Russia is the largest country on the planet, stretching all the way from Europe in the west across Siberia and Central Asia to the Pacific Coast in the east.
It’s a huge, multicultural country, but a country that can be difficult to travel around. While the vast majority of Russia is safe to travel to, some border areas might be disputed or prone to violence, while remote cities might simply be unused to seeing tourists, particularly tourists from abroad.
But risk the language difficulties, brave the vast distances that await you between destinations, and take on the dangers and annoyances of being a foreigner in what can be a very enclosed culture, and you’ll find that Russia is not only an exciting place to travel to but an immensely rewarding one too.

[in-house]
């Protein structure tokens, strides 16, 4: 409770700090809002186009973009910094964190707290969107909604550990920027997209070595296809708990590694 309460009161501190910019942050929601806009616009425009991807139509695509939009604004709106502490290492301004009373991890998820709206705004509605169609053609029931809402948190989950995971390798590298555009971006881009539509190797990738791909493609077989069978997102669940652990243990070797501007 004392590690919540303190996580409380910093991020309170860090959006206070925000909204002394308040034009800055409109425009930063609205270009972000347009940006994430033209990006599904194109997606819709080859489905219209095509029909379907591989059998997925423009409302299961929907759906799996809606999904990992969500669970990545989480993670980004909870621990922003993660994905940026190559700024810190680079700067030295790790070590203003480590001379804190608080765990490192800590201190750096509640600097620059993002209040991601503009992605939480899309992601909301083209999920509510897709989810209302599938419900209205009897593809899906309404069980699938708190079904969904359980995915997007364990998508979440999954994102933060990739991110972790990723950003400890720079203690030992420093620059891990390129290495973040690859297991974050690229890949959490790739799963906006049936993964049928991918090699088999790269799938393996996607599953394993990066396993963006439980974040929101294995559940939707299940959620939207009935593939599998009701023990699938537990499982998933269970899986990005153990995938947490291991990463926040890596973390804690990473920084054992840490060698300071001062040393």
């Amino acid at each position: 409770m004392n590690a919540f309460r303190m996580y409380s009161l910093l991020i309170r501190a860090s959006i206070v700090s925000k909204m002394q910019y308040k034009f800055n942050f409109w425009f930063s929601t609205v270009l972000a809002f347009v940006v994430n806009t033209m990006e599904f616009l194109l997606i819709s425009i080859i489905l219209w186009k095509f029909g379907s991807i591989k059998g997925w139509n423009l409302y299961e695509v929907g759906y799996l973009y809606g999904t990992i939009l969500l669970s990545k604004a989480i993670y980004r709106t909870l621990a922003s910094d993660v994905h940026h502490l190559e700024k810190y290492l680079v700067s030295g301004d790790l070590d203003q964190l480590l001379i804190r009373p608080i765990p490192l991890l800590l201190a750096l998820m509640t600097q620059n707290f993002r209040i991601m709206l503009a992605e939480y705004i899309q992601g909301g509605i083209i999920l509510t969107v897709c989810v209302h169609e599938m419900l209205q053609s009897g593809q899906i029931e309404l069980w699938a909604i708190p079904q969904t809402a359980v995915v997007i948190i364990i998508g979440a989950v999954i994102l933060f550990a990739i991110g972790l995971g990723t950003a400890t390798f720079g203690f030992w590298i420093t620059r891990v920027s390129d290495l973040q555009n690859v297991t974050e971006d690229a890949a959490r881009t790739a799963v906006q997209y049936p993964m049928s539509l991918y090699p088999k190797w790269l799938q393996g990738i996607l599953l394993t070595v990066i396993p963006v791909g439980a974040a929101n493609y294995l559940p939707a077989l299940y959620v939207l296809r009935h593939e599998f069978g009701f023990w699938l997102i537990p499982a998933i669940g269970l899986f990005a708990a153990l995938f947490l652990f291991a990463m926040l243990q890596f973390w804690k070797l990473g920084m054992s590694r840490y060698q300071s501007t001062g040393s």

To inspire your journey, here’s everything you need to know about staying safe while travelling in Russia.
Health Concerns in Russia
There are a number of health concerns that tourists will need to take into consideration before travelling to Russia and whilst they are travelling through Russia.
Anyone planning on travelling to Russia needs to be up to date when it comes to their travel vaccinations. Before visiting, you will want to look on the excellent Fit For Travel website, which is run by the NHS and keeps up-to-date information on both vaccinations and health concerns within the country.
You will also want to book an appointment with your GP or with a travel nurse, as they will be able to advise you on your vaccination history and on any boosters or extra immunisations that you may require.